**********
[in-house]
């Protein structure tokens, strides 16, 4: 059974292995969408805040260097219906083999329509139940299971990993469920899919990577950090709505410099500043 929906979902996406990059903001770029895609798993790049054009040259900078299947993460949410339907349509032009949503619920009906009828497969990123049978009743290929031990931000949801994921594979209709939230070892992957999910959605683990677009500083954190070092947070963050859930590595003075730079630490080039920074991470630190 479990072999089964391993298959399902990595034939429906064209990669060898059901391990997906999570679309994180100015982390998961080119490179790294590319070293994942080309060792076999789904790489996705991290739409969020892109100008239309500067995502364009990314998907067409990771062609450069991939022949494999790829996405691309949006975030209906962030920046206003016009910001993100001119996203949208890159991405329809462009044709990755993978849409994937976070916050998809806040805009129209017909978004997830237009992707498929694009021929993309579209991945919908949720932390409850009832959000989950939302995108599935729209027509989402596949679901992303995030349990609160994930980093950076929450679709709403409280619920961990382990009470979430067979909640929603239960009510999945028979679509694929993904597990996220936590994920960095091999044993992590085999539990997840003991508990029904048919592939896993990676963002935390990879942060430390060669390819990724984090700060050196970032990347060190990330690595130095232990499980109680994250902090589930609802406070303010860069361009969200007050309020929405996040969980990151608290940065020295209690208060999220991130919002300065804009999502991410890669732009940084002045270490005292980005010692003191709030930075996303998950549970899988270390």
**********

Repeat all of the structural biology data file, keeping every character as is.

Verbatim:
[in-house]
């Protein structure tokens, strides 16, 4: 059974292995969408805040260097219906083999329509139940299971990993469920899919990577950090709505410099500043 929906979902996406990059903001770029895609798993790049054009040259900078299947993460949410339907349509032009949503619920009906009828497969990123049978009743290929031990931000949801994921594979209709939230070892992957999910959605683990677009500083954190070092947070963050859930590595003075730079630490080039920074991470630190 479990072999089964391993298959399902990595034939429906064209990669060898059901391990997906999570679309994180100015982390998961080119490179790294590319070293994942080309060792076999789904790489996705991290739409969020892109100008239309500067995502364009990314998907067409990771062609450069991939022949494999790829996405691309949006975030209906962030920046206003016009910001993100001119996203949208890159991405329809462009044709990755993978849409994937976070916050998809806040805009129209017909978004997830237009992707498929694009021929993309579209991945919908949720932390409850009832959000989950939302995108599935729209027509989402596949679901992303995030349990609160994930980093950076929450679709709403409280619920961990382990009470979430067979909640929603239960009510999945028979679509694929993904597990996220936590994920960095091999044993992590085999539990997840003991508990029904048919592939896993990676963002935390990879942060430390060669390819990724984090700060050196970032990347060190990330690595130095232990499980109680994250902090589930609802406070303010860069361009969200007050309020929405996040969980990151608290940065020295209690208060999220991130919002300065804009999502991410890669732009940084002045270490005292980005010692003191709030930075996303998950549970899988270390």